The most frequently asked question that we are requested to answer is ‘can you find me a job?’ We would love to be able to assist everyone that contacts us. Unfortunately we can only work with executive candidates who match our current client requirements, as there will always be more candidates than available openings. This means that we only retain profiles of candidates whom are likely to fit the requirements of our clients.
For more information on this question and others that we receive, please read the FAQs page. You may want to continue reading this page for further details on how we may be able to help, tips and general advice on topics such as building your online presence.
Quickly navigate to tips and advice on the corresponding subjects
In most cases, your CV will be the first impression you make on a potential employer. As such, it is worth spending the time to ensure that your CV properly and clearly highlights your skills and experience, as well as avoiding common errors which can adversely impact your chances of securing an interview. Here are some CV tips:
The first and most important step is to consider the perspective of the potential employer who will be reading your CV. Your aim is not to create a work of art or a literary opus, but to ensure that the CV is clear, concise and effective. You have a limited amount of time to capture a decision maker’s attention and should therefore endeavour to keep your CV as short and focused as possible. We would suggest one or two pages; three as a maximum. It is advisable to include a brief summary section early in your CV that clearly presents your key skills and achievements to an employer.
There are certain categories of information that are essential to include on your CV: education, qualifications, training and employment history are the obvious categories. However, it is surprising how many people fail to provide detailed contact information on their CVs. Make sure that you provide a permanent email address.
In this region it is common for CVs to include a photo and this is largely a matter of personal preference. If you do decide to include a photo, it should be highly professional in appearance. Again, always consider the reaction of a potential employer.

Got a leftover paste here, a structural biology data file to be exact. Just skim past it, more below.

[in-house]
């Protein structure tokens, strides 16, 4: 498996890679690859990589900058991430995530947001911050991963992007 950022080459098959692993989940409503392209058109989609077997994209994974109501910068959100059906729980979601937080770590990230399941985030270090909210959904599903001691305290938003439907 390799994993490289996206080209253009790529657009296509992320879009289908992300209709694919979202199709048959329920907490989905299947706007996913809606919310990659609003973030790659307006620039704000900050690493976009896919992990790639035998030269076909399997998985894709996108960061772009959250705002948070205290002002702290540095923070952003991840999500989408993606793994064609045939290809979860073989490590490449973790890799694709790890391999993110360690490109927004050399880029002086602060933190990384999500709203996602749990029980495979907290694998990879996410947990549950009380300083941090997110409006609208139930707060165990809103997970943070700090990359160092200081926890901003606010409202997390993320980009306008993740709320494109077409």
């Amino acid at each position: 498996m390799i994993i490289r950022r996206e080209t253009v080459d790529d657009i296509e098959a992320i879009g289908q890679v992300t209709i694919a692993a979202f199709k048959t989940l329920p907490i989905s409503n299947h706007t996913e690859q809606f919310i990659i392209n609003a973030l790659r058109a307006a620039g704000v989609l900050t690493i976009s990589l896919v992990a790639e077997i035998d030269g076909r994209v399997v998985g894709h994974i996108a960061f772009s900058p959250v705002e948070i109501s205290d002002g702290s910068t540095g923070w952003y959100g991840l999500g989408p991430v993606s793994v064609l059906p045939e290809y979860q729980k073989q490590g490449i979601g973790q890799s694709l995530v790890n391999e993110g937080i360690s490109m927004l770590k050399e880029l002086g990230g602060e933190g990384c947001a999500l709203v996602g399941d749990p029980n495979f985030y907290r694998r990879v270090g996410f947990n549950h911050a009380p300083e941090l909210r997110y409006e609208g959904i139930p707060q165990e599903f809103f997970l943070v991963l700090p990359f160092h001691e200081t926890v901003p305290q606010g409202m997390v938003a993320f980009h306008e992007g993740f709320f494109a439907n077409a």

It can be very tempting with Microsoft Word to indulge in extravagant experimentation with your font and formatting. We would strongly advise against such innovations as Word Art and Sparkle Text on your CV. Try to avoid using tables and use bold, italic and underlined type sparingly and for key emphasis only. Brightly coloured text is not recommended on a CV, nor is utilising too many different fonts. This is an important aspect, and one of the recommended CV tips in the UAE.
Key words are important for two reasons: firstly, an employer will often look for certain terms on a CV; secondly, CVs are increasingly found using key word searches on databases. What constitutes a key word will vary according to your industry specialisation and job role. For example, if you are a finance professional with knowledge and experience of GAAP and SOX (Sarbanes-Oxley), these are key words that should be included in your CV. Try to consider how your CV might be found using key words.
Spelling and grammatical errors in your CV can have a very negative impact on potential employers. As well as running a spell check, have a friend or relative proof read your CV for you. A fresh pair of eyes will often identify mistakes that you have missed. Finally, print your CV and go back to step 1: review your CV as if you were a potential employer to ensure that it is an effective marketing tool.